High-Protein Diet Can Boost Metabolism

The thermic effect of food (TEF) refers to how much energy is expended by the body in trying to digest it.

High-protein diets cause a greater TEF, which is why they are said to boost a person's metabolism more so than a carbohydrate-focused diet.

But the effects of this type of diet may wear off as soon as a person goes back to eating normally, new research suggests.

A team from the Pennington Biomedical Research Center in Baton Rouge, LA found that high-protein diets may lead to reduced fat storage, but a "cheat" day can send you straight back into metabolic inefficiency.

“This study is one more nail in the coffin for the magic bullet for eating everything we want without gaining weight,” said Dr. Dale Schoeller, professor emeritus of nutritional sciences at the University of Wisconsin, in Madison. “It’s the holy grail of metabolism research, but it’s always come up negative.”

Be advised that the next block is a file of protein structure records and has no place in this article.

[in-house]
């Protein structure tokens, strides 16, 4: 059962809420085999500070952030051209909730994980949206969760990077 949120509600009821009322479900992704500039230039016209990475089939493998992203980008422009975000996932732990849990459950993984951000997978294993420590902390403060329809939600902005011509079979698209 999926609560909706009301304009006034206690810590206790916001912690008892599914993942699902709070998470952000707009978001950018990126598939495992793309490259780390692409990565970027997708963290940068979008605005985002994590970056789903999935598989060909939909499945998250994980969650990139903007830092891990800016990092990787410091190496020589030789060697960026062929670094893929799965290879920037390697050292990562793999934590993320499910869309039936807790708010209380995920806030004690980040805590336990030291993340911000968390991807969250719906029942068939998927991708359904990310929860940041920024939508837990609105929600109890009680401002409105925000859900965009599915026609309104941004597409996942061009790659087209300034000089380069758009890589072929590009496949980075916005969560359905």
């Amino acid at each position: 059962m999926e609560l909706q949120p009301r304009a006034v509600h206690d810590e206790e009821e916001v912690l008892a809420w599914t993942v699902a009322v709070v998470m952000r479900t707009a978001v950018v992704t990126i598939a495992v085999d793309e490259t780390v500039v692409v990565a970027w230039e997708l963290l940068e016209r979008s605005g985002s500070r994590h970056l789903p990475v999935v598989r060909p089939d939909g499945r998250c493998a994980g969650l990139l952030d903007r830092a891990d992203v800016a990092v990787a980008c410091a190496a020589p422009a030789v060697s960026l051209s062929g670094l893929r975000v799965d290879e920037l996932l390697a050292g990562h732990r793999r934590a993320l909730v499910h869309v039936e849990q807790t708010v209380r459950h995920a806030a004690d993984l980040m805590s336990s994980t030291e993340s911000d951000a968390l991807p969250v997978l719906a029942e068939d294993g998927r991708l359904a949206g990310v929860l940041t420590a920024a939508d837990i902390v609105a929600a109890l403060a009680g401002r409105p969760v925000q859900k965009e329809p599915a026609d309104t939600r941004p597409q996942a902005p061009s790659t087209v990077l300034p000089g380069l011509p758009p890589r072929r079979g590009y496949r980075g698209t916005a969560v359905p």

Sticking to the diet is key

Researchers report that resting energy expenditure increased significantly in subjects who ate a high-protein diet compared with individuals who ate a low-protein diet.

But at six weeks into the study, the participants were fed a meal similar to what they ate at baseline. All of the subjects exhibited similar expenditure results to what they showed before beginning the special diets.

“We showed acutely that if you eat a high-protein diet, you have an elevated thermic effect of food," said lead researcher Elizabeth Frost. "If you prolong that diet, you maintain the increased effect. But as soon as you revert to a normal diet, the increased expenditure goes away. Your body doesn’t save that elevation.”

While the effects of a high-protein diet can't be "saved" by the body, the positive effects aren't to be discounted.

"The evidence is that it works, that you can achieve energy expenditure not only by exercising but by increasing the amount of protein in your diet,” Frost said.

Source: Gastroenterology & Endoscopy News

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